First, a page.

Bon Qui Qui

Who is Bon Qui Qui?


Bon Qui Qui is a short-tempered, sassy fast-food cashier turned glamorous rap star from a popular skit on the sketch comedy show Mad TV.

Examples of Bon Qui Qui


Examples of Bon Qui Qui
The woman in front of me at Subway: "No I said I don't want any bread in the bread!" Bon Qui Qui would've cut her #complicatedorder
@jsmoker2k, April 25, 2017
SACURRRITYYYY…!!! (said in Bon Qui Qui’s voice). Tamales don’t need to be pimped out with sour cream or cheddar. They are perfect the way they are.
“16 Crimes Against Real Mexican Food That Have Gone Too Far,” BuzzFeed (March 17, 2016)

Where does Bon Qui Qui come from?

Played by actress and comedian Anjelah Johnson, Bon Qui Qui first appeared in November 2007 on 13th season of the sketch comedy show Mad TV. In the sketch, Bon Qui Qui rudely argues with and threatens customers and repeatedly attempts to call security on customers with complicated orders.

Johnson, who continued to perform standup comedy after MAD TV’s cancellation, said she thought she was done with the character after Mad TV, but her fans still wanted to see Bon Qui Qui, even coming to Johnson’s performances dressed as her.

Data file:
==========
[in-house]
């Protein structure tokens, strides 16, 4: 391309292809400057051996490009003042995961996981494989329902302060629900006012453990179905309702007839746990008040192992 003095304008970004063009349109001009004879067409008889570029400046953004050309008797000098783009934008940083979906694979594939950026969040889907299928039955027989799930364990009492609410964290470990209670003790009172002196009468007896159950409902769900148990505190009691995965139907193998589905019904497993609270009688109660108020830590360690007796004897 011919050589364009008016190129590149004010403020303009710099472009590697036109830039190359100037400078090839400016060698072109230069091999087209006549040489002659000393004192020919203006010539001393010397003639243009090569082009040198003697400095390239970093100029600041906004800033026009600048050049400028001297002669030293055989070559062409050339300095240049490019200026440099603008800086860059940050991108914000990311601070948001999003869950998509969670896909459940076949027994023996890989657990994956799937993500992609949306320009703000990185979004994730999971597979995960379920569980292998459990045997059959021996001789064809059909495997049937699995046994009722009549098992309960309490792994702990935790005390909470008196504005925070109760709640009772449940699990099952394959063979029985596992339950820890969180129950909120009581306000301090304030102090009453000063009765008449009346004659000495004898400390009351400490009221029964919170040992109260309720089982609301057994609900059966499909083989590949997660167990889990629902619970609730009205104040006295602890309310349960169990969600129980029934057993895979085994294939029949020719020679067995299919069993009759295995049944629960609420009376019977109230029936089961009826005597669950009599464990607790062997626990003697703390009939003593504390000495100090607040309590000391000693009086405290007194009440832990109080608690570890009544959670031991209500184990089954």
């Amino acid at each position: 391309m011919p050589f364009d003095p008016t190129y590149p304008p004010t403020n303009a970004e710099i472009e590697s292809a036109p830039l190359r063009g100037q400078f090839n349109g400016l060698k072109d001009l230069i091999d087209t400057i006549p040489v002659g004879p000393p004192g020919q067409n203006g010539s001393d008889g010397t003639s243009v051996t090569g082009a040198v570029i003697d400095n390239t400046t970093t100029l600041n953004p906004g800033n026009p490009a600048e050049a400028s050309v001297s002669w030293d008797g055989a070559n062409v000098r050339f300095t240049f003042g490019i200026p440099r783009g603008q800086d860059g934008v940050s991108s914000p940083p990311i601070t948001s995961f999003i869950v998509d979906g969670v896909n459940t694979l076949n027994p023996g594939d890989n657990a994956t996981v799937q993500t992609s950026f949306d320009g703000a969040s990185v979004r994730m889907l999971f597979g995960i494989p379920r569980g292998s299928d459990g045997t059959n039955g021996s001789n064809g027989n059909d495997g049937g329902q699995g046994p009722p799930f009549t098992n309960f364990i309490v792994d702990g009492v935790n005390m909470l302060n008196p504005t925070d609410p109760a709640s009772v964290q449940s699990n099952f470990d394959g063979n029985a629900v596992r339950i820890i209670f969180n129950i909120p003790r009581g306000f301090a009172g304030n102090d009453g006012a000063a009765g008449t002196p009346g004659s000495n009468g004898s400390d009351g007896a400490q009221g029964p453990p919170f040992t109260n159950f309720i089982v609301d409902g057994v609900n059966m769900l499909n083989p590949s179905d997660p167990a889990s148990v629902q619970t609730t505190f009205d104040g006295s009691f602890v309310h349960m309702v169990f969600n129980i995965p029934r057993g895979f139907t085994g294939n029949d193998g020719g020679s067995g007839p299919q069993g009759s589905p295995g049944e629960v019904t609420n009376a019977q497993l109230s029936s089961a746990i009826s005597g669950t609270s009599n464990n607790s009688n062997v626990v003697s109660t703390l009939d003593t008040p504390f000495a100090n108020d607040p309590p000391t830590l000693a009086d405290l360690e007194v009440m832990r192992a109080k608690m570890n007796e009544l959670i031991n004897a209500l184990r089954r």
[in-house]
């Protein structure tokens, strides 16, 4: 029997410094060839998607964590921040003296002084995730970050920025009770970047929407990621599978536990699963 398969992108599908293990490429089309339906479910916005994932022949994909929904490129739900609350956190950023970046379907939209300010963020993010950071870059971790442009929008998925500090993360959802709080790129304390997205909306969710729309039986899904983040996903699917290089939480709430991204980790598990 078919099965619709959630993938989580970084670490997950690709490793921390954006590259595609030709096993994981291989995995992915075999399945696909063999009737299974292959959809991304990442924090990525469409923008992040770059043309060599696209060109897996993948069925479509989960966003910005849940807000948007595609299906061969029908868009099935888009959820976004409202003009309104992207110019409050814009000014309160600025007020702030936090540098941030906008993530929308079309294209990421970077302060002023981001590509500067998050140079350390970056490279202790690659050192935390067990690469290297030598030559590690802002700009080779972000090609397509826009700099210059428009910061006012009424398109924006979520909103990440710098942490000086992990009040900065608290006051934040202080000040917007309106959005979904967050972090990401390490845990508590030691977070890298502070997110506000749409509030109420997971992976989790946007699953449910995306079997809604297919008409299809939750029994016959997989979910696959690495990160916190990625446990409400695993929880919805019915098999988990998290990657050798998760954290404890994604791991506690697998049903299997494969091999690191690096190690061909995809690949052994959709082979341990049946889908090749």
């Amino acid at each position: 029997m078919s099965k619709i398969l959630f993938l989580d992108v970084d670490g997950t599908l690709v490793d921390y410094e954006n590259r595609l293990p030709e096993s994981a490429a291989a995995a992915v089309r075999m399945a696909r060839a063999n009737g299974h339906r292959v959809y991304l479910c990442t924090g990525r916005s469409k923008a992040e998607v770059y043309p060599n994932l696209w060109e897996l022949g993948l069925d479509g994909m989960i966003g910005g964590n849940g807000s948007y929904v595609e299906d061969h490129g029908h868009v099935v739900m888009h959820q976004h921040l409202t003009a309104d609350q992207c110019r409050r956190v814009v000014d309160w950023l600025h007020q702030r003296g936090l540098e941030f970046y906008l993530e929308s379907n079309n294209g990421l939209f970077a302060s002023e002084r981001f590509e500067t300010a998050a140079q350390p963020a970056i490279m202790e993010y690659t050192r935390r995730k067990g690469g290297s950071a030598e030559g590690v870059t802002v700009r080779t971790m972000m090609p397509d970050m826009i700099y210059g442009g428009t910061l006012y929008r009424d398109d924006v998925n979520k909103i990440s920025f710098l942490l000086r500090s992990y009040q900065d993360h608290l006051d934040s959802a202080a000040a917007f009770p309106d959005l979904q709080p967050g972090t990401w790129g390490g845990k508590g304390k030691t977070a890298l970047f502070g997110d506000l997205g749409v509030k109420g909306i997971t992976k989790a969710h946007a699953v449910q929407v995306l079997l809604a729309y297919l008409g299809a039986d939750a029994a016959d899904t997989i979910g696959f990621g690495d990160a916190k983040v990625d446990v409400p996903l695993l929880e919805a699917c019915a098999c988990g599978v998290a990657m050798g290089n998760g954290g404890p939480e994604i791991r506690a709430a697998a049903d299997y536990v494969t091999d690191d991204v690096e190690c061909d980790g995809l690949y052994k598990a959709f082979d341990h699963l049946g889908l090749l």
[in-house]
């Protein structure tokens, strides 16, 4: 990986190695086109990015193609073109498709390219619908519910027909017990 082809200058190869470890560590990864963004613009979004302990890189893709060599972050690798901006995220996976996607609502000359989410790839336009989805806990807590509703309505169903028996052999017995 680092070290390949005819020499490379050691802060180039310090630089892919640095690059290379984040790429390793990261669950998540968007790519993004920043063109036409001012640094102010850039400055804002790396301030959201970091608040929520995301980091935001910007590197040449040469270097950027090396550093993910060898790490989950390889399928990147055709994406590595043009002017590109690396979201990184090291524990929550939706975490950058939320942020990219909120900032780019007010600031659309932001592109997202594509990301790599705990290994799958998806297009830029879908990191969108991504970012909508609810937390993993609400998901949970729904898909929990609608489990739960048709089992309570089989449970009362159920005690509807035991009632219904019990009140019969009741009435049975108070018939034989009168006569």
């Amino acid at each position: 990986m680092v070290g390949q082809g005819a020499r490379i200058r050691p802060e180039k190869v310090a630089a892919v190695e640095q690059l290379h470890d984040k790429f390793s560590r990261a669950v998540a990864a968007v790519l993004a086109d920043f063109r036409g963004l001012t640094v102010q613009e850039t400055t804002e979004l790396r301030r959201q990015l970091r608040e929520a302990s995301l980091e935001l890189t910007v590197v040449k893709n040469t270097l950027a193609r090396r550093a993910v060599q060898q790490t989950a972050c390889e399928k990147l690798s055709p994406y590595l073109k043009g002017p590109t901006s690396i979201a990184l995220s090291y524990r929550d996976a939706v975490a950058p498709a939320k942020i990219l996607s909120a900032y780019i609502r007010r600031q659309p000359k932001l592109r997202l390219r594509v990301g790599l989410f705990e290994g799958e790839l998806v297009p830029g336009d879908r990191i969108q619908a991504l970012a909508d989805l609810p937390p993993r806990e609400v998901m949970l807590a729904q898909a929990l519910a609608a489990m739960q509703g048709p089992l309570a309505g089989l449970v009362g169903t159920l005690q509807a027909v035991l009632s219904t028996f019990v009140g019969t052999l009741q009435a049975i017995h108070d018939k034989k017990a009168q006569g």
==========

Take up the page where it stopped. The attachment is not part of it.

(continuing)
In 2012, Johnson recorded a rap song titled “I’m A Cut You” in character as Bon Qui Qui. The following year, Johnson played Bon Qui Qui, now working as a clothing store clerk, in an ad for fashion designer Alexander Wang. Later that year she released another song, “No Boyfren.” Both songs were included in the eight-song Bon Qui Qui album Gold Plated Dreams.

In July 2016, MAD TV was revived by the CW network. In September 2016, the show aired a sketch where Bon Qui Qui returns to her former fast-food shop as a now-famous rapper, acknowledging the character’s widespread fame outside the show.

Who uses Bon Qui Qui?

Alluding to the character, some refer to rude or unhelpful cashiers they encounter in real life as Bon Qui Qui. Others have used Bon Qui Qui to refer to a white person trying to act like a black person, especially women. Johnson herself is Hispanic and Native American, and has drawn sharp rebuke for the stereotypes some feel the character traffics in. The name Bon Qui Qui itself is a caricature of names associated with “ghetto” stereotypes.

Johnson has defended Bon Qui Qui, saying her “ghetto fabulous” character is based, with some degree of affection, on real people she’s met.

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